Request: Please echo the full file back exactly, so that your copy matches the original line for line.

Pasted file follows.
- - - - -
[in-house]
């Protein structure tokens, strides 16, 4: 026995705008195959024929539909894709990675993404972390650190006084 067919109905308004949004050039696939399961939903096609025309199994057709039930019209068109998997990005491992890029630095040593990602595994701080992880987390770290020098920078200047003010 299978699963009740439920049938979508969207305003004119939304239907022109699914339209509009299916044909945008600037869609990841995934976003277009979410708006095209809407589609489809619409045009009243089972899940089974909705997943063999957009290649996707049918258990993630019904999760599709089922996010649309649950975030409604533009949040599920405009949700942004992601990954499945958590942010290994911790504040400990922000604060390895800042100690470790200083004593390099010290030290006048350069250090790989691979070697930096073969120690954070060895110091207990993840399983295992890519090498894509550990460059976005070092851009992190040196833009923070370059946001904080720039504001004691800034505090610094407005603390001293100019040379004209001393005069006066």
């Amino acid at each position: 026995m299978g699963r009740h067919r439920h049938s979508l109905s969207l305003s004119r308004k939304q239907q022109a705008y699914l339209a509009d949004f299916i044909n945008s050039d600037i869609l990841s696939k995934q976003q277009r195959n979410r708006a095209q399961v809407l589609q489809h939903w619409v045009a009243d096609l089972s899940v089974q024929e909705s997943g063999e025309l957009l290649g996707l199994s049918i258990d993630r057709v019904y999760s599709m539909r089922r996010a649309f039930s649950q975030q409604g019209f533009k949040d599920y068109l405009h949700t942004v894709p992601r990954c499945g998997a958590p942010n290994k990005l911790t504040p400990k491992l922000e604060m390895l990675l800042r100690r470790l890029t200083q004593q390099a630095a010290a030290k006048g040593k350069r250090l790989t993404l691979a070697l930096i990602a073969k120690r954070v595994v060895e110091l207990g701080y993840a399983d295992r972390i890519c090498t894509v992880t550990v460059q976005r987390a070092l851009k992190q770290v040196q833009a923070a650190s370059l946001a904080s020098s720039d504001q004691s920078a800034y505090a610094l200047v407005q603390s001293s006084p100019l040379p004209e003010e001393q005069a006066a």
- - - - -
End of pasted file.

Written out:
[in-house]
């Protein structure tokens, strides 16, 4: 026995705008195959024929539909894709990675993404972390650190006084 067919109905308004949004050039696939399961939903096609025309199994057709039930019209068109998997990005491992890029630095040593990602595994701080992880987390770290020098920078200047003010 299978699963009740439920049938979508969207305003004119939304239907022109699914339209509009299916044909945008600037869609990841995934976003277009979410708006095209809407589609489809619409045009009243089972899940089974909705997943063999957009290649996707049918258990993630019904999760599709089922996010649309649950975030409604533009949040599920405009949700942004992601990954499945958590942010290994911790504040400990922000604060390895800042100690470790200083004593390099010290030290006048350069250090790989691979070697930096073969120690954070060895110091207990993840399983295992890519090498894509550990460059976005070092851009992190040196833009923070370059946001904080720039504001004691800034505090610094407005603390001293100019040379004209001393005069006066």
């Amino acid at each position: 026995m299978g699963r009740h067919r439920h049938s979508l109905s969207l305003s004119r308004k939304q239907q022109a705008y699914l339209a509009d949004f299916i044909n945008s050039d600037i869609l990841s696939k995934q976003q277009r195959n979410r708006a095209q399961v809407l589609q489809h939903w619409v045009a009243d096609l089972s899940v089974q024929e909705s997943g063999e025309l957009l290649g996707l199994s049918i258990d993630r057709v019904y999760s599709m539909r089922r996010a649309f039930s649950q975030q409604g019209f533009k949040d599920y068109l405009h949700t942004v894709p992601r990954c499945g998997a958590p942010n290994k990005l911790t504040p400990k491992l922000e604060m390895l990675l800042r100690r470790l890029t200083q004593q390099a630095a010290a030290k006048g040593k350069r250090l790989t993404l691979a070697l930096i990602a073969k120690r954070v595994v060895e110091l207990g701080y993840a399983d295992r972390i890519c090498t894509v992880t550990v460059q976005r987390a070092l851009k992190q770290v040196q833009a923070a650190s370059l946001a904080s020098s720039d504001q004691s920078a800034y505090a610094l200047v407005q603390s001293s006084p100019l040379p004209e003010e001393q005069a006066a």